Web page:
Implementation of a Software Transactional Memory System in Prolog

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Dr. Greg Wolffe, wolffe@gvsu.edu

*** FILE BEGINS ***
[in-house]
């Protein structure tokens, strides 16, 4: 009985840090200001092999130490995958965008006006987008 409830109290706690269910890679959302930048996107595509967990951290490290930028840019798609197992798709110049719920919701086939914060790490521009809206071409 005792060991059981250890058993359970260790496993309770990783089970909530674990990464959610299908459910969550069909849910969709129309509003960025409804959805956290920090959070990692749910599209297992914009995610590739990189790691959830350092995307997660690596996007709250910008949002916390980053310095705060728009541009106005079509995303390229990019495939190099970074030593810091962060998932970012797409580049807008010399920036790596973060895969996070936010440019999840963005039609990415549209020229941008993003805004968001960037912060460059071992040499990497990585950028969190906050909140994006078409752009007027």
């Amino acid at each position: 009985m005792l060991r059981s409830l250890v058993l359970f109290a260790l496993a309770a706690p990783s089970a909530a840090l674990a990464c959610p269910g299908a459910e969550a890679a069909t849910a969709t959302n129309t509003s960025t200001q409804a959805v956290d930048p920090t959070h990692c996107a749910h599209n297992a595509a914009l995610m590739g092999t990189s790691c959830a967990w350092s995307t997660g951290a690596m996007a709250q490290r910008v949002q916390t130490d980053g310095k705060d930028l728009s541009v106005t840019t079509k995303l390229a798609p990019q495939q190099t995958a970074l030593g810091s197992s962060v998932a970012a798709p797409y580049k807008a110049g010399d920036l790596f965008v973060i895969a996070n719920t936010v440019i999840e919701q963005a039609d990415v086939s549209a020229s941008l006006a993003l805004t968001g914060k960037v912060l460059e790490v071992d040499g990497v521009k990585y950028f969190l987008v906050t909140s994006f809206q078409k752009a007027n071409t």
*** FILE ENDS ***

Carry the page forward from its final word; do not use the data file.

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Practical limitations in power dissipation on computer chips have slowed manufacturers’ steady delivery of increases in clock speed, and consequently they have turned to delivering multiple CPU’s on most chips in order to keep up with industry’s appetite for increased performance. Multiple CPU’s readily increase performance for today’s multiple-application operating systems, but individual applications can benefit only if programmed to run in parallel. Transactional memory, which comes in hardware (HTM) and software (STM) varieties, purports to address some of the challenges that programmers face as they develop tomorrow’s parallel programs. Our goal was to implement a software transactional memory (STM) system in the Prolog language, and then to assess its utility, performance, scalability, usability, and benefits for code composability via the process of implementing three parallel programs. These assessments are qualitative and based on ability to implement the parallel programs, throughput, parallel speedup, comparisons between STM- and non-STM code versions, and an evaluation of the need for any special efforts required for STM-enabled code modules to interoperate. Our results demonstrate acceptable outcomes for the properties of interest. We show that while the impact on performance of the STM system is significant, its scalability, utility, usability, and benefits for code composability justify continued interest in the implemented STM system and in the STM paradigm.

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